German union wins over hours, but at what price?

Submitted by Matthew on 28 February, 2018 - 9:20 Author: Stefan Dietl

Last month, the German metalworking and electronics industries waged their most intensive struggle for years. More than 1.5 million workers downed tools in three 24-hour stoppages.

The 24-hour strikes allowed them to make a strong show of economic force. The strikes meant between 770 and 980 million Euros’ worth of lost production. Little wonder, then, that the Gesamtmetall employers’ association wanted to prevent open-ended strikes.

Conspiracy theory goes international

Submitted by AWL on 6 February, 2018 - 10:53 Author: Dale Street

Over the last year or so Jackie Walker has campaigned to present Labour politics as a drama centred on the alleged "lynching" of herself.

In May 2016 she was suspended from the Labour Party for allegedly antisemitic comments on Facebook. She was reinstated, and then suspended again in October 2016 for new comments (in public) found to be prejudicial by Jewish Labour members. Despite talk about the issue being "free speech on Israel", none of those comments were about Israel, still less were any of them statements of support for Palestinian rights.

'Anti-Zionism’, Antisemitism, and the German New Left

Submitted by cathy n on 22 December, 2017 - 1:23 Author: Dale Street
Red Army Faction

During the night of 8/9 November 1969 monuments in West Berlin commemorating victims of Nazi persecution, including one marking the destruction of a synagogue in the city’s Schoneberg district, were vandalised.

“Shalom”, “El Fatah” and “Napalm” were painted on the monuments, in the colours of the Palestinian national flag.

Germany: far right scoops social discontent

Submitted by martin on 3 October, 2017 - 10:49 Author: Stefan Schneider

The recent election night was a shock for many: [Merkel's centre-right Christian Democrat] CDU and the [Bavarian sister party of the CDU] CSU each had their worst result since 1949, the [Social Democrats of the SDP] got the worst result in the history of the Federal Republic of Germany; and [far-right] AfD, according to official estimates, came away with 12.6% of the vote and 94 representatives in the Bundestag.

Merkel: suppressing inconvenient truths

Submitted by cathy n on 21 September, 2017 - 3:02 Author: Ingo Schmidt (Sozialistische Zeitung)
Election poster

No-one is a better representative of a united Germany than Angela Merkel. First mocked as [Helmut] Kohl’s girl, Forbes magazine has for some years listed her as the most powerful woman in the world.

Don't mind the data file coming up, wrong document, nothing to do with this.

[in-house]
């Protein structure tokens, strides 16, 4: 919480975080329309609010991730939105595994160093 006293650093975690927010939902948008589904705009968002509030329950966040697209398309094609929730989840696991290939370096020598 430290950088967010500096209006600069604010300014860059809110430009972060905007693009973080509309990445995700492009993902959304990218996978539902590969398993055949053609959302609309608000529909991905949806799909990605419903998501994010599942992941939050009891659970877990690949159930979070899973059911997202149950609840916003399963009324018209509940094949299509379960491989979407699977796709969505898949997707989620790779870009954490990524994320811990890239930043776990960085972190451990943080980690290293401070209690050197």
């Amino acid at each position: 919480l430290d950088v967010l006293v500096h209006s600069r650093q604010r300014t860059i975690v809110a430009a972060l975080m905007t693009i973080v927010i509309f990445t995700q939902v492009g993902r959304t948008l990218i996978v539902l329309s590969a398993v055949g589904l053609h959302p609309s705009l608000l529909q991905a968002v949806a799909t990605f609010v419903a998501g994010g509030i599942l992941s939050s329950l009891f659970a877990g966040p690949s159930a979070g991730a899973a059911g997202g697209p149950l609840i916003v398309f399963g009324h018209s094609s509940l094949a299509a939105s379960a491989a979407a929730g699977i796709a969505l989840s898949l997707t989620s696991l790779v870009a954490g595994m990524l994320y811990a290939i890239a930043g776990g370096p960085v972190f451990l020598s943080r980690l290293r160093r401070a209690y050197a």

After Donald Trump’s victory in the US general election, the New York Times describes Merkel as the last defender of the liberal West.

Mass gathering of European neo-Nazis

Submitted by Matthew on 10 November, 2016 - 10:09 Author: Sebastian Osthoff

On 15 October, more than 5,000 neo-Nazis from all over Europe met in Unterwasser, a small mountain village in eastern Switzerland.

Even though the Swiss police is supposed to monitor the activities of far right groups, it was only when busloads of Nazi skinheads crossed the border that they became aware of the event. Completely unable to match the far right’s forces, they stood idly by and watched whilst hundreds of thousands of Euros were collected to finance neo-Nazi structures in Europe, but mainly in Germany.

Bankers’ greed brings us down

Submitted by Matthew on 2 November, 2016 - 11:53 Author: Editorial

“For questions about the survival of big European banks to be swirling almost ten years after the financial crisis started is utterly damning”, writes the big business magazine The Economist.

Questions are indeed swirling. On 26 October, the Bank of England asked British banks to say how much they are owed by Germany’s huge Deutsche Bank and Italy’s oldest bank, MPS, in case those banks prove unable to pay. Deutsche Bank’s share price has fallen by over 50% this year.

Labour needs new policy of solidarity with migrants

Submitted by Matthew on 21 September, 2016 - 11:02 Author: Theodora Polenta and Hugh Edwards

Jeremy Corbyn has said he will defend freedom of movement in the negotiations around Brexit. He has declared: “I have visited the camps in Calais and Dunkirk, which are in an appalling state. Those people are in a very perilous situation. They are all humans, to whom we must reach out the hand of friendship and support”. He has called for Britain to admit more refugees.

Ports and workers’ power

Submitted by AWL on 14 September, 2016 - 12:27 Author: Martin Thomas

"The RWG [container] terminal [in Rotterdam, 2.35m teu capacity], with its fully automated cranes, is operated by a team of no more than 10 to 15 people on a day-to-day basis. Most of its 180 employees aren’t longshoremen, but IT specialists” (Journal of Commerce, 4 Feburary 2016).

The managing director says: “We are in fact, an IT company that handles containers”.

Compare: in 1900 the Port of London was the busiest port in the world. It had 50,000 workers shifting cargo mostly by hand, as they had done for thousands of years. It handled 7 million tons of cargo.